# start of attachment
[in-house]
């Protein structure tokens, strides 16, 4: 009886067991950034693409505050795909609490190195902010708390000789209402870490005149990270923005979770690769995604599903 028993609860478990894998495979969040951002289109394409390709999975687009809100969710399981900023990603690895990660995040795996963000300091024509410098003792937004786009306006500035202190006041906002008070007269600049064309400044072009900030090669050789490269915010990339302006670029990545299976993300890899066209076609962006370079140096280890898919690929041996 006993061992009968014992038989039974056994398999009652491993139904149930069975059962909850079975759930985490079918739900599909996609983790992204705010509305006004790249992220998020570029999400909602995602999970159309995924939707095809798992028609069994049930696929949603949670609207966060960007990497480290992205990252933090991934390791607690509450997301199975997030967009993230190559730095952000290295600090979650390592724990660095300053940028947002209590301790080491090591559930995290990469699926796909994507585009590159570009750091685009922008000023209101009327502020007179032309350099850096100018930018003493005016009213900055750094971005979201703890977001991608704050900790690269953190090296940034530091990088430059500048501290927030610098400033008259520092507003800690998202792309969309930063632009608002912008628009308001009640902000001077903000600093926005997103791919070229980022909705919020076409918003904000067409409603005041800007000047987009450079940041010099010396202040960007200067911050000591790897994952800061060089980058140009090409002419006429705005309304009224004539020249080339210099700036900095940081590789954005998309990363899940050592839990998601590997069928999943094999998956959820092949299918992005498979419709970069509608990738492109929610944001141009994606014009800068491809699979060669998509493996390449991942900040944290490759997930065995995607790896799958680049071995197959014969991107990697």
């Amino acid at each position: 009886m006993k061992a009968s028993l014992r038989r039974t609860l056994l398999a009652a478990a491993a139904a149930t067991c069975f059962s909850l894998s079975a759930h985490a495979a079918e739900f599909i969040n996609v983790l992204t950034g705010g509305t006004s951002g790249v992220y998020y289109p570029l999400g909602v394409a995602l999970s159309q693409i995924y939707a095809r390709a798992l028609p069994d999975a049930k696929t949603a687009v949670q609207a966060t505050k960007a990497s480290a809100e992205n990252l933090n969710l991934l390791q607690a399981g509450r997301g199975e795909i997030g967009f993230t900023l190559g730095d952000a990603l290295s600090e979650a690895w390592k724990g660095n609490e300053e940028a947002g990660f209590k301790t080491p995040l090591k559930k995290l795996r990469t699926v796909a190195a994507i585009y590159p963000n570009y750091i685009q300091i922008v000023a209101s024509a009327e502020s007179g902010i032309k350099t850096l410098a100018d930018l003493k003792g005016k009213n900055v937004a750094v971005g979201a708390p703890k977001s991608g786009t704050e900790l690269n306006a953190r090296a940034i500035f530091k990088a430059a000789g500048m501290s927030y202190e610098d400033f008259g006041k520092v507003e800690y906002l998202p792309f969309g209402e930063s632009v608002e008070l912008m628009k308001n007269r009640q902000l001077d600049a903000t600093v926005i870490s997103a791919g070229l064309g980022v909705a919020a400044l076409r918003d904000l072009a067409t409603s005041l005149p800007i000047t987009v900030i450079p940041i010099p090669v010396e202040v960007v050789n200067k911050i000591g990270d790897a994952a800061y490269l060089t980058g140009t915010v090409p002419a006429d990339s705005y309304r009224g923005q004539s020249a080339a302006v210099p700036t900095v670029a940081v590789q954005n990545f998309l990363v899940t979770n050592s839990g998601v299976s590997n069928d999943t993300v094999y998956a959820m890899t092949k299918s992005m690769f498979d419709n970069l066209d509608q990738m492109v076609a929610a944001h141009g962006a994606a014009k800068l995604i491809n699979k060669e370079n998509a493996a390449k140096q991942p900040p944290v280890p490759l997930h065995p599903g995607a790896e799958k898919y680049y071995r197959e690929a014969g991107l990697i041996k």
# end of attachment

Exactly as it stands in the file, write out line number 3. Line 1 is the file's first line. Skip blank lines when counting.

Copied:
């Amino acid at each position: 009886m006993k061992a009968s028993l014992r038989r039974t609860l056994l398999a009652a478990a491993a139904a149930t067991c069975f059962s909850l894998s079975a759930h985490a495979a079918e739900f599909i969040n996609v983790l992204t950034g705010g509305t006004s951002g790249v992220y998020y289109p570029l999400g909602v394409a995602l999970s159309q693409i995924y939707a095809r390709a798992l028609p069994d999975a049930k696929t949603a687009v949670q609207a966060t505050k960007a990497s480290a809100e992205n990252l933090n969710l991934l390791q607690a399981g509450r997301g199975e795909i997030g967009f993230t900023l190559g730095d952000a990603l290295s600090e979650a690895w390592k724990g660095n609490e300053e940028a947002g990660f209590k301790t080491p995040l090591k559930k995290l795996r990469t699926v796909a190195a994507i585009y590159p963000n570009y750091i685009q300091i922008v000023a209101s024509a009327e502020s007179g902010i032309k350099t850096l410098a100018d930018l003493k003792g005016k009213n900055v937004a750094v971005g979201a708390p703890k977001s991608g786009t704050e900790l690269n306006a953190r090296a940034i500035f530091k990088a430059a000789g500048m501290s927030y202190e610098d400033f008259g006041k520092v507003e800690y906002l998202p792309f969309g209402e930063s632009v608002e008070l912008m628009k308001n007269r009640q902000l001077d600049a903000t600093v926005i870490s997103a791919g070229l064309g980022v909705a919020a400044l076409r918003d904000l072009a067409t409603s005041l005149p800007i000047t987009v900030i450079p940041i010099p090669v010396e202040v960007v050789n200067k911050i000591g990270d790897a994952a800061y490269l060089t980058g140009t915010v090409p002419a006429d990339s705005y309304r009224g923005q004539s020249a080339a302006v210099p700036t900095v670029a940081v590789q954005n990545f998309l990363v899940t979770n050592s839990g998601v299976s590997n069928d999943t993300v094999y998956a959820m890899t092949k299918s992005m690769f498979d419709n970069l066209d509608q990738m492109v076609a929610a944001h141009g962006a994606a014009k800068l995604i491809n699979k060669e370079n998509a493996a390449k140096q991942p900040p944290v280890p490759l997930h065995p599903g995607a790896e799958k898919y680049y071995r197959e690929a014969g991107l990697i041996k």